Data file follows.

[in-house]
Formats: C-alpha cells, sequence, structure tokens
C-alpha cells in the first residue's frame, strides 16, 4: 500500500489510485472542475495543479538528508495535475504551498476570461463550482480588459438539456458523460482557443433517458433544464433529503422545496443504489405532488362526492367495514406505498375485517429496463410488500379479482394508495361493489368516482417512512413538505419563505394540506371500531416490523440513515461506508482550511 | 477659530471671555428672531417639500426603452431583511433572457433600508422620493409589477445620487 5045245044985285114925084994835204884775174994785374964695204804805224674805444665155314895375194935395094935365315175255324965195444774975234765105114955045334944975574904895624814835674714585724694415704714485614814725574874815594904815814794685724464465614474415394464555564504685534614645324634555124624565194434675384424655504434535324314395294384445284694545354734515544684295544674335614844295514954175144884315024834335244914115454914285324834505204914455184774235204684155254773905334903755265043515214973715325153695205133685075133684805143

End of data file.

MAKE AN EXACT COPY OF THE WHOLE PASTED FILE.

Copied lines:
[in-house]
Formats: C-alpha cells, sequence, structure tokens
C-alpha cells in the first residue's frame, strides 16, 4: 500500500489510485472542475495543479538528508495535475504551498476570461463550482480588459438539456458523460482557443433517458433544464433529503422545496443504489405532488362526492367495514406505498375485517429496463410488500379479482394508495361493489368516482417512512413538505419563505394540506371500531416490523440513515461506508482550511 | 477659530471671555428672531417639500426603452431583511433572457433600508422620493409589477445620487 5045245044985285114925084994835204884775174994785374964695204804805224674805444665155314895375194935395094935365315175255324965195444774975234765105114955045334944975574904895624814835674714585724694415704714485614814725574874815594904815814794685724464465614474415394464555564504685534614645324634555124624565194434675384424655504434535324314395294384445284694545354734515544684295544674335614844295514954175144884315024834335244914115454914285324834505204914455184774235204684155254773905334903755265043515214973715325153695205133685075133684805143